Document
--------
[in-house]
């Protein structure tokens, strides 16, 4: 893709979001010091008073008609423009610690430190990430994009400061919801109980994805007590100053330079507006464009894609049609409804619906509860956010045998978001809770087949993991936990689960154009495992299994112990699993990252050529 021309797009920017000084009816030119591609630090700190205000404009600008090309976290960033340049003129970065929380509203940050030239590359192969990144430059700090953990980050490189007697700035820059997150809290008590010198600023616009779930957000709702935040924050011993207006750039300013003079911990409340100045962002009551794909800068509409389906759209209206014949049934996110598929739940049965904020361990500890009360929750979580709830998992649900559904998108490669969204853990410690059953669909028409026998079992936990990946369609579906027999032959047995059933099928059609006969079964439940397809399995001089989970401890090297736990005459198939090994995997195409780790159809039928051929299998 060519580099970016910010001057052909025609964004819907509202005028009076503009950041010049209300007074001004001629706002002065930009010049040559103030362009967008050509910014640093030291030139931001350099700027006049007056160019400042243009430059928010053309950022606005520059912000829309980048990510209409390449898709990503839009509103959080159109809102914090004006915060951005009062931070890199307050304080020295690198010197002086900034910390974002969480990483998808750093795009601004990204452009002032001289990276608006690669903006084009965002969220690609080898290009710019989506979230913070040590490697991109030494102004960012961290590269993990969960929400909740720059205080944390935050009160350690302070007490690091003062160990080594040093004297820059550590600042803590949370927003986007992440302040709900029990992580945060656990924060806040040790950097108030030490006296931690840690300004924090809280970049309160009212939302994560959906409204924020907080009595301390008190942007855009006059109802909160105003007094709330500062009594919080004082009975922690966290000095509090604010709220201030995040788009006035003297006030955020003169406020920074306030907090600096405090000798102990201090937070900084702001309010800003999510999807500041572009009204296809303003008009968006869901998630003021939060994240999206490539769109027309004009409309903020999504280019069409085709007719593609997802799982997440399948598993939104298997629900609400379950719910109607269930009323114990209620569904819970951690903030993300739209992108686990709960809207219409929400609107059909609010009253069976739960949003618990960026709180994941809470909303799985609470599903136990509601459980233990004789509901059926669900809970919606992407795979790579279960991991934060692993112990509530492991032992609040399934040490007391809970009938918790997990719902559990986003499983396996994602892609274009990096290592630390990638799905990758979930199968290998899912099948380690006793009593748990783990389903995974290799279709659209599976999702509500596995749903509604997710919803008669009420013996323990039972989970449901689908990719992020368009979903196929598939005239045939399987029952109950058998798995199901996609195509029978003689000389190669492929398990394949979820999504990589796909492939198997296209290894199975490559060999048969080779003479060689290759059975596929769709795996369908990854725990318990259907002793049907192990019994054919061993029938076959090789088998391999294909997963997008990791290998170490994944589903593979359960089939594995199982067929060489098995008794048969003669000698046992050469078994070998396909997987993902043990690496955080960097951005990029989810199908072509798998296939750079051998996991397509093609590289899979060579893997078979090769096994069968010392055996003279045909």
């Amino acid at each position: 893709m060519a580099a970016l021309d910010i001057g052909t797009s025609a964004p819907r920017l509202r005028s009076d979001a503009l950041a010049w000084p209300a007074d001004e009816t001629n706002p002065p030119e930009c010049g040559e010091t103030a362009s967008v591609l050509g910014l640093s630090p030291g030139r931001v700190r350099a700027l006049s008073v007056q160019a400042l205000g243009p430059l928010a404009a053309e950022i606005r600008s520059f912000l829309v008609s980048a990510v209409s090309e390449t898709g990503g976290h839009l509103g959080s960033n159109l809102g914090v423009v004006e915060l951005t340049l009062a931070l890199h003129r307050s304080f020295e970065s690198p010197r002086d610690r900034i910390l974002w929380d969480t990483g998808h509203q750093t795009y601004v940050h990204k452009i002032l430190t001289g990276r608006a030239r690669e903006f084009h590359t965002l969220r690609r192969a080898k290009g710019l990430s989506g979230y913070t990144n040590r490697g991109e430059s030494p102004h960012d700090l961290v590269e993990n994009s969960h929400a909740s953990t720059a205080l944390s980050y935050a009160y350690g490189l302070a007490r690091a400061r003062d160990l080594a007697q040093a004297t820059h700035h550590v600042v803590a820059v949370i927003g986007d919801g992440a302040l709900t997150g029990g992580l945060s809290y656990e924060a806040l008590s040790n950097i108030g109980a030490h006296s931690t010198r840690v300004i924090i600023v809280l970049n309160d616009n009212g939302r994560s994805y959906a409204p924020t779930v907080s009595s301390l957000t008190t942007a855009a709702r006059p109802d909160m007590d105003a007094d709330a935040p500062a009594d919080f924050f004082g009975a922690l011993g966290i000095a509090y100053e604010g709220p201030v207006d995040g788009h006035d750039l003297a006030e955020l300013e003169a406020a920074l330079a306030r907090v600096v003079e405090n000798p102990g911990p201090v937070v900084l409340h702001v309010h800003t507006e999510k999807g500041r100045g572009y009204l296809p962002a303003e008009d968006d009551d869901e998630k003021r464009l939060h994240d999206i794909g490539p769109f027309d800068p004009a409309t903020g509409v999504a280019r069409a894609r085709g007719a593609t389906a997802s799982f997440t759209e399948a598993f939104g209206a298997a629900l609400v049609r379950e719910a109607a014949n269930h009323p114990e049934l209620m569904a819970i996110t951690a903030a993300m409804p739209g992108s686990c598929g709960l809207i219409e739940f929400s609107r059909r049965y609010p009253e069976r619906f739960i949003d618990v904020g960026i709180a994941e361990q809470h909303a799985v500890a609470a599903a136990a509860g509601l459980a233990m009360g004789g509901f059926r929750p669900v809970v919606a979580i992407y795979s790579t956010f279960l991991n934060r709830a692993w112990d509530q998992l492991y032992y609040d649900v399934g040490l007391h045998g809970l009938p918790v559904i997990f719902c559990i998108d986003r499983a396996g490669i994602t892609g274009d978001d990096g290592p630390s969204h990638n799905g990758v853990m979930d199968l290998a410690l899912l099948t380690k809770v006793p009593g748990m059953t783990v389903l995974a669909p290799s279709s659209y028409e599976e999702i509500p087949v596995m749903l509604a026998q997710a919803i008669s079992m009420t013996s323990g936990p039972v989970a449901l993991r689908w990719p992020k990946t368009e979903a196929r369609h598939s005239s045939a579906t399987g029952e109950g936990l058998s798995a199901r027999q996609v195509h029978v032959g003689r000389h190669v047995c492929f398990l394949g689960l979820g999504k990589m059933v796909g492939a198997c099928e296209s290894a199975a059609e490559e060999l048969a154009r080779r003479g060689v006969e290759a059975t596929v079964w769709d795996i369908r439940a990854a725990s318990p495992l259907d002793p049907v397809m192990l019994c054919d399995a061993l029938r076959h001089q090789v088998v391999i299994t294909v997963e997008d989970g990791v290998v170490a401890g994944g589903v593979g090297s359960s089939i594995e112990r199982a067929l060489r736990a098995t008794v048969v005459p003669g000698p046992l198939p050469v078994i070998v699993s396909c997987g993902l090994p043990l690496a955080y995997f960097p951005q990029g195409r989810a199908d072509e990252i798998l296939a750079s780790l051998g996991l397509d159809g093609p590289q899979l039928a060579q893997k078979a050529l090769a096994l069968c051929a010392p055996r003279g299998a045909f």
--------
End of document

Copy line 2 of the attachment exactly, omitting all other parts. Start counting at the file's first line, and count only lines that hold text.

């Protein structure tokens, strides 16, 4: 893709979001010091008073008609423009610690430190990430994009400061919801109980994805007590100053330079507006464009894609049609409804619906509860956010045998978001809770087949993991936990689960154009495992299994112990699993990252050529 021309797009920017000084009816030119591609630090700190205000404009600008090309976290960033340049003129970065929380509203940050030239590359192969990144430059700090953990980050490189007697700035820059997150809290008590010198600023616009779930957000709702935040924050011993207006750039300013003079911990409340100045962002009551794909800068509409389906759209209206014949049934996110598929739940049965904020361990500890009360929750979580709830998992649900559904998108490669969204853990410690059953669909028409026998079992936990990946369609579906027999032959047995059933099928059609006969079964439940397809399995001089989970401890090297736990005459198939090994995997195409780790159809039928051929299998 060519580099970016910010001057052909025609964004819907509202005028009076503009950041010049209300007074001004001629706002002065930009010049040559103030362009967008050509910014640093030291030139931001350099700027006049007056160019400042243009430059928010053309950022606005520059912000829309980048990510209409390449898709990503839009509103959080159109809102914090004006915060951005009062931070890199307050304080020295690198010197002086900034910390974002969480990483998808750093795009601004990204452009002032001289990276608006690669903006084009965002969220690609080898290009710019989506979230913070040590490697991109030494102004960012961290590269993990969960929400909740720059205080944390935050009160350690302070007490690091003062160990080594040093004297820059550590600042803590949370927003986007992440302040709900029990992580945060656990924060806040040790950097108030030490006296931690840690300004924090809280970049309160009212939302994560959906409204924020907080009595301390008190942007855009006059109802909160105003007094709330500062009594919080004082009975922690966290000095509090604010709220201030995040788009006035003297006030955020003169406020920074306030907090600096405090000798102990201090937070900084702001309010800003999510999807500041572009009204296809303003008009968006869901998630003021939060994240999206490539769109027309004009409309903020999504280019069409085709007719593609997802799982997440399948598993939104298997629900609400379950719910109607269930009323114990209620569904819970951690903030993300739209992108686990709960809207219409929400609107059909609010009253069976739960949003618990960026709180994941809470909303799985609470599903136990509601459980233990004789509901059926669900809970919606992407795979790579279960991991934060692993112990509530492991032992609040399934040490007391809970009938918790997990719902559990986003499983396996994602892609274009990096290592630390990638799905990758979930199968290998899912099948380690006793009593748990783990389903995974290799279709659209599976999702509500596995749903509604997710919803008669009420013996323990039972989970449901689908990719992020368009979903196929598939005239045939399987029952109950058998798995199901996609195509029978003689000389190669492929398990394949979820999504990589796909492939198997296209290894199975490559060999048969080779003479060689290759059975596929769709795996369908990854725990318990259907002793049907192990019994054919061993029938076959090789088998391999294909997963997008990791290998170490994944589903593979359960089939594995199982067929060489098995008794048969003669000698046992050469078994070998396909997987993902043990690496955080960097951005990029989810199908072509798998296939750079051998996991397509093609590289899979060579893997078979090769096994069968010392055996003279045909």